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Amazon snaps up video-gaming streaming site Twitch

by Mark Tyson on 26 August 2014, 10:00

Tags: Amazon (NASDAQ:AMZN)

Quick Link: HEXUS.net/qach6n

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Twitch has made an official announcement stating that it has been acquired by Amazon. This came as a surprise to many, following revelations that Google was in talks to acquire the company back in May, thinking that Mountain View would surely follow though.

The original report from a few months ago stated that Google's YouTube was looking to acquire Twitch for more than $1 billion, but it appears the deal never came to a close. According to Forbes' sources this was due to concerns about potential antitrust issues that may follow such an acquisition. It is also worth noting that neither Google nor Twitch ever publicly confirmed those acquisition talks.

Amazon confirmed a final sale price of $970 (£585) million in cash in a follow-up press release. It intends to add Twitch's service to its growing media content including its Fire TV set-top box launched back in April. Many are seeing the acquisition as Amazon's effort in its quest to top other streaming video sites such as YouTube and Netflix with its Prime subscription as Twitch adds committed gamers to Amazon's potential audience.

"Broadcasting and watching gameplay is a global phenomenon and Twitch has built a platform that brings together tens of millions of people who watch billions of minutes of games each month," said Amazon founder and CEO Jeff Bezos. "Like Twitch, we obsess over customers and like to think differently, and we look forward to learning from them and helping them move even faster to build new services for the gaming community."

Twitch first started back in 2011, and was formerly known as Twitch.tv. The service allows users to watch other people play video games online, and is now built into games consoles such as the PlayStation 4 and Xbox One. As of July this year, it reported over 55 million unique monthly users.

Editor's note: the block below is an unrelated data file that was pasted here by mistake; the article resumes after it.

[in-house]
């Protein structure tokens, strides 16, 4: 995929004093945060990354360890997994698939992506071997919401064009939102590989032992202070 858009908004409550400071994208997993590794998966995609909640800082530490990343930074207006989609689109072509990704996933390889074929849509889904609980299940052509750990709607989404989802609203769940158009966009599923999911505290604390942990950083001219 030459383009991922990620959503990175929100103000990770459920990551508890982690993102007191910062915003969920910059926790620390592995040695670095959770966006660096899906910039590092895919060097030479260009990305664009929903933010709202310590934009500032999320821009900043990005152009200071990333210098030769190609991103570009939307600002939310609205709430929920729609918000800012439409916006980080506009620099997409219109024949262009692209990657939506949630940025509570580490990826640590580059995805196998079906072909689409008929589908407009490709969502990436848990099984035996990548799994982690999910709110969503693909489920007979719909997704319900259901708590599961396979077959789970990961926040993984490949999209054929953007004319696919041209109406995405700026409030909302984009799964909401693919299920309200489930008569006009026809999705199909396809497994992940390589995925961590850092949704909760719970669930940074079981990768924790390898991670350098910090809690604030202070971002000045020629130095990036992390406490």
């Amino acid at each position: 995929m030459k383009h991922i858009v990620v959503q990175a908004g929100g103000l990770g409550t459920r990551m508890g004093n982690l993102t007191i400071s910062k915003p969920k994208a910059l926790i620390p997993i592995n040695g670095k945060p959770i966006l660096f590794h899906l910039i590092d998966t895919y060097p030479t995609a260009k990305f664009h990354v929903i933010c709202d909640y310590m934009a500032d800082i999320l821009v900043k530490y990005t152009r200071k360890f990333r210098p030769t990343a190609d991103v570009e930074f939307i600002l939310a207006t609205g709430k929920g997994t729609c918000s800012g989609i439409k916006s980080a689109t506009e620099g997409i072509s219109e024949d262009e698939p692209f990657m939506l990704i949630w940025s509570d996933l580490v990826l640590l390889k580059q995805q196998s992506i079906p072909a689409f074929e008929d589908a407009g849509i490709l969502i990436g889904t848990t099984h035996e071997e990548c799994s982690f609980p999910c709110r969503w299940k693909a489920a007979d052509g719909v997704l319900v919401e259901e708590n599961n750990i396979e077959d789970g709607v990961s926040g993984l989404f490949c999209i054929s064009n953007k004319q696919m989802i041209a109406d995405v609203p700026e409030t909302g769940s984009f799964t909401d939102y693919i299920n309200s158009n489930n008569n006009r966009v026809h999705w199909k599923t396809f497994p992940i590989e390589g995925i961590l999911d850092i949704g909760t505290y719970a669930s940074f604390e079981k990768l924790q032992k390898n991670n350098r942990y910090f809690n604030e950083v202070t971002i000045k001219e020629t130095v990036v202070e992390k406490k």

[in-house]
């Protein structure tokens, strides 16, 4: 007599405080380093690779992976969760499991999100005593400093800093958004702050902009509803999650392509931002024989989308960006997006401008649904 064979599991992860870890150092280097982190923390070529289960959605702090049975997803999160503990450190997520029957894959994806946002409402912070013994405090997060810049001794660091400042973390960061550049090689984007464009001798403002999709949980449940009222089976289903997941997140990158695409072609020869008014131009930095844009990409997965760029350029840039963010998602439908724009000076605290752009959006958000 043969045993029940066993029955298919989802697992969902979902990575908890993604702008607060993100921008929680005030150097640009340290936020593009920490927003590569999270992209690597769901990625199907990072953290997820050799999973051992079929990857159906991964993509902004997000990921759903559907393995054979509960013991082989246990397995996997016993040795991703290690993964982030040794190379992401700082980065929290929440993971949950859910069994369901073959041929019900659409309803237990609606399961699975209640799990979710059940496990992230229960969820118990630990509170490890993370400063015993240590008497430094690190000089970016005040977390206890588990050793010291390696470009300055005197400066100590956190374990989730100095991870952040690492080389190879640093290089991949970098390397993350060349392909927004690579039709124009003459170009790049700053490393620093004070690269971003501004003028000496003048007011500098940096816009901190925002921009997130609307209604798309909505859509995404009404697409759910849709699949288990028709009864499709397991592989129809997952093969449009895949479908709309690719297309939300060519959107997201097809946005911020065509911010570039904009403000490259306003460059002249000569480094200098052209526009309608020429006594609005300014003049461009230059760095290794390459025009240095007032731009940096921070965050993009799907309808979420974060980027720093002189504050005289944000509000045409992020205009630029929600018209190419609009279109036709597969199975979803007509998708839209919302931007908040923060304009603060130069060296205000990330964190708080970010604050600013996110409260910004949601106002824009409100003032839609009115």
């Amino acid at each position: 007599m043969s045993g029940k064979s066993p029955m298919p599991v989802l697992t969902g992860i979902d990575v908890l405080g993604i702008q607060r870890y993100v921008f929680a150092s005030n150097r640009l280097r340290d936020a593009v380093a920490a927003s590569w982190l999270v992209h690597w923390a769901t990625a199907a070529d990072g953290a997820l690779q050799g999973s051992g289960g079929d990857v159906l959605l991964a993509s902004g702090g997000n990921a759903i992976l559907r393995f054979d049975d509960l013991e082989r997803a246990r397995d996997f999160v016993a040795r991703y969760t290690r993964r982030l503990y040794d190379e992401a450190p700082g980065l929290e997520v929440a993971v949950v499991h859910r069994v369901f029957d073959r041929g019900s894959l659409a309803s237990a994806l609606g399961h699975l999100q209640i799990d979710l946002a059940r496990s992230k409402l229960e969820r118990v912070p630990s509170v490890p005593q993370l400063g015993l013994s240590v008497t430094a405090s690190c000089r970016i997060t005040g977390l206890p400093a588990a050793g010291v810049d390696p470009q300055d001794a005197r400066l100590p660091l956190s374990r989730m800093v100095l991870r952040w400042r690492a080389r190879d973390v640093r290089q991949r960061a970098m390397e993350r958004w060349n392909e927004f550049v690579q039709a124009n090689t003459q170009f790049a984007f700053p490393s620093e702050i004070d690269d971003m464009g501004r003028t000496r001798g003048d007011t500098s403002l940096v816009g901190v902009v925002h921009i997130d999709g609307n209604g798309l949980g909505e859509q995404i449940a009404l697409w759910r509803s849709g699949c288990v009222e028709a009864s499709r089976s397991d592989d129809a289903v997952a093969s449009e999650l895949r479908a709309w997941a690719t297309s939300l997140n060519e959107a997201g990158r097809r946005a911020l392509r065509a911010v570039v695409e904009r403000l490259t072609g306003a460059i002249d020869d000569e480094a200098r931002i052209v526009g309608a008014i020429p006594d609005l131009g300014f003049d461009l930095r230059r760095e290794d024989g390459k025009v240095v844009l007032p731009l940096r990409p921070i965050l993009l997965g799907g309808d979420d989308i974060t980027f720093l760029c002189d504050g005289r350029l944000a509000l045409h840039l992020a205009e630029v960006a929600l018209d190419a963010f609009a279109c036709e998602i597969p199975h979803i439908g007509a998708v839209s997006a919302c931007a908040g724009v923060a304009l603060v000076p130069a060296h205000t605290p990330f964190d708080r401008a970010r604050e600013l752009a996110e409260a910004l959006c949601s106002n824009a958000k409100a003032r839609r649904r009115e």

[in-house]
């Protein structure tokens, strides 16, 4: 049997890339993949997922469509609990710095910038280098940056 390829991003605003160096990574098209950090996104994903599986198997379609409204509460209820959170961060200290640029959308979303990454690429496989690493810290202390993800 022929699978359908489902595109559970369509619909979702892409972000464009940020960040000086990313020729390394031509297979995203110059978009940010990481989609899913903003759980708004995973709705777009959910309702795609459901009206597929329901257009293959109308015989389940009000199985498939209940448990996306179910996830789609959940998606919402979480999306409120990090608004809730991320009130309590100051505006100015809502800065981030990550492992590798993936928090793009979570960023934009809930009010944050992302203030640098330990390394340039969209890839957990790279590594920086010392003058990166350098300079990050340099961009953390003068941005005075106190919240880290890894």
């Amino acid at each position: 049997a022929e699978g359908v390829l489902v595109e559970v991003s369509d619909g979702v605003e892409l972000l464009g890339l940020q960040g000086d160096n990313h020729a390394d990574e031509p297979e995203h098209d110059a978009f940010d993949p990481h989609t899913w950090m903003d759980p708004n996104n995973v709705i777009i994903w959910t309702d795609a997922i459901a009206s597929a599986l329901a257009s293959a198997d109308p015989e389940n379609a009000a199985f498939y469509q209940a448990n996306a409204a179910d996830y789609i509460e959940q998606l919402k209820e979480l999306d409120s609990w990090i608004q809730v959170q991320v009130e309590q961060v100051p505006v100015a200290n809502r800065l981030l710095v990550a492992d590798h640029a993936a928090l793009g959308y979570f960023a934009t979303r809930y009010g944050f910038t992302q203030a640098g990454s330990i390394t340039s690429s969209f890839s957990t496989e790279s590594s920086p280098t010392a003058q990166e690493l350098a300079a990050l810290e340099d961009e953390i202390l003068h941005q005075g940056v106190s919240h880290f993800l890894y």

If you are a concerned Twitch fan the newly acquired firm tries to sooth by reassuring that there won't be any big shakeups: "We're keeping most everything the same: our office, our employees, our brand, and most importantly our independence. But with Amazon's support we'll have the resources to bring you an even better Twitch."



HEXUS Forums :: 9 Comments

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Cash!!! I wonder how many briefcases full of $100 dollar bills they needed to do that?
KeyboardDemon
Cash!!! I wonder how many briefcases full of $100 dollar bills they needed to do that?
Nah, they got 585,000 £1,000 Amazon gift cards emailed to them. LOL

However I'm still trying to see the big deal with this service. Sure, it's great for “bragging rights” or maybe tip sharing - but apart from that I can't see the appeal. In which case £585M is a heck of a lot of “loose change”. Then again, I can't see any appeal - at all - in these “unboxing videos” that a lot of people seem to post. So maybe I'm just completely out of touch with the way things are done these days.
crossy
I'm still trying to see the big deal with this service. Sure, it's great for “bragging rights” or maybe tip sharing - but apart from that I can't see the appeal. In which case £585M is a heck of a lot of “loose change”. Then again, I can't see any appeal - at all - in these “unboxing videos” that a lot of people seem to post. So maybe I'm just completely out of touch with the way things are done these days.

If I were to use it, that'd be it. The platform for the pro-gamers and those who want to watch them (either as e-sports fans or to just to improve their own play)is where the interest lies - primarily I guess it is the advertising that you can sell around all those viewers, but they must see more mileage than just that (in the platform itself) if they're willing to shell out that much for it.
e-Sports. Lots of people speculating on it at the moment. Still a lot of muller.
Tpyo
If I were to use it, that'd be it. The platform for the pro-gamers and those who want to watch them (either as e-sports fans or to just to improve their own play)is where the interest lies - primarily I guess it is the advertising that you can sell around all those viewers, but they must see more mileage than just that (in the platform itself) if they're willing to shell out that much for it.
Fair enough - then again the whole “esports” malarky just leaves me cold - I prefer to actually game myself rather than watch someone else do it, even if I'm doing it really, really, really badly. Seen one or two of those tourney's on Ginx and it just looked like a lot of testosterone fuelled adolescents. I know … I just don't “get” it.